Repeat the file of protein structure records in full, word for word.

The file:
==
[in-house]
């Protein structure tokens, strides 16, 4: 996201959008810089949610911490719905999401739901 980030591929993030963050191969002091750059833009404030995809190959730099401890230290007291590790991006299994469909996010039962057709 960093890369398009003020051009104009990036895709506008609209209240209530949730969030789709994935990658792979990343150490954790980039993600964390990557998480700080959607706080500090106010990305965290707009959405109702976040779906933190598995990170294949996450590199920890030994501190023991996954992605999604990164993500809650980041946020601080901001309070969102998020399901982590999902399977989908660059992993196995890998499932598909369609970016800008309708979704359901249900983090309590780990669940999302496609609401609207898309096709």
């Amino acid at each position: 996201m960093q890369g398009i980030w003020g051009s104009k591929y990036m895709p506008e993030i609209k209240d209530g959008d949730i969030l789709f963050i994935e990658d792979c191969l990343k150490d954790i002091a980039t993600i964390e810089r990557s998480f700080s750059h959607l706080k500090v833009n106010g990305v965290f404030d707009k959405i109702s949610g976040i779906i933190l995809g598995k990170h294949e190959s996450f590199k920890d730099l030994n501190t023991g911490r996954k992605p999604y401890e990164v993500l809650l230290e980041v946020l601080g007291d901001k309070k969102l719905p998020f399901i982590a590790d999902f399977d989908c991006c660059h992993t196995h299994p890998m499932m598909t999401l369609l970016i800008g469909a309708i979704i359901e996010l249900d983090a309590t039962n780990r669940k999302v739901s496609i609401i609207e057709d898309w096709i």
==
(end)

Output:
[in-house]
């Protein structure tokens, strides 16, 4: 996201959008810089949610911490719905999401739901 980030591929993030963050191969002091750059833009404030995809190959730099401890230290007291590790991006299994469909996010039962057709 960093890369398009003020051009104009990036895709506008609209209240209530949730969030789709994935990658792979990343150490954790980039993600964390990557998480700080959607706080500090106010990305965290707009959405109702976040779906933190598995990170294949996450590199920890030994501190023991996954992605999604990164993500809650980041946020601080901001309070969102998020399901982590999902399977989908660059992993196995890998499932598909369609970016800008309708979704359901249900983090309590780990669940999302496609609401609207898309096709």
């Amino acid at each position: 996201m960093q890369g398009i980030w003020g051009s104009k591929y990036m895709p506008e993030i609209k209240d209530g959008d949730i969030l789709f963050i994935e990658d792979c191969l990343k150490d954790i002091a980039t993600i964390e810089r990557s998480f700080s750059h959607l706080k500090v833009n106010g990305v965290f404030d707009k959405i109702s949610g976040i779906i933190l995809g598995k990170h294949e190959s996450f590199k920890d730099l030994n501190t023991g911490r996954k992605p999604y401890e990164v993500l809650l230290e980041v946020l601080g007291d901001k309070k969102l719905p998020f399901i982590a590790d999902f399977d989908c991006c660059h992993t196995h299994p890998m499932m598909t999401l369609l970016i800008g469909a309708i979704i359901e996010l249900d983090a309590t039962n780990r669940k999302v739901s496609i609401i609207e057709d898309w096709i």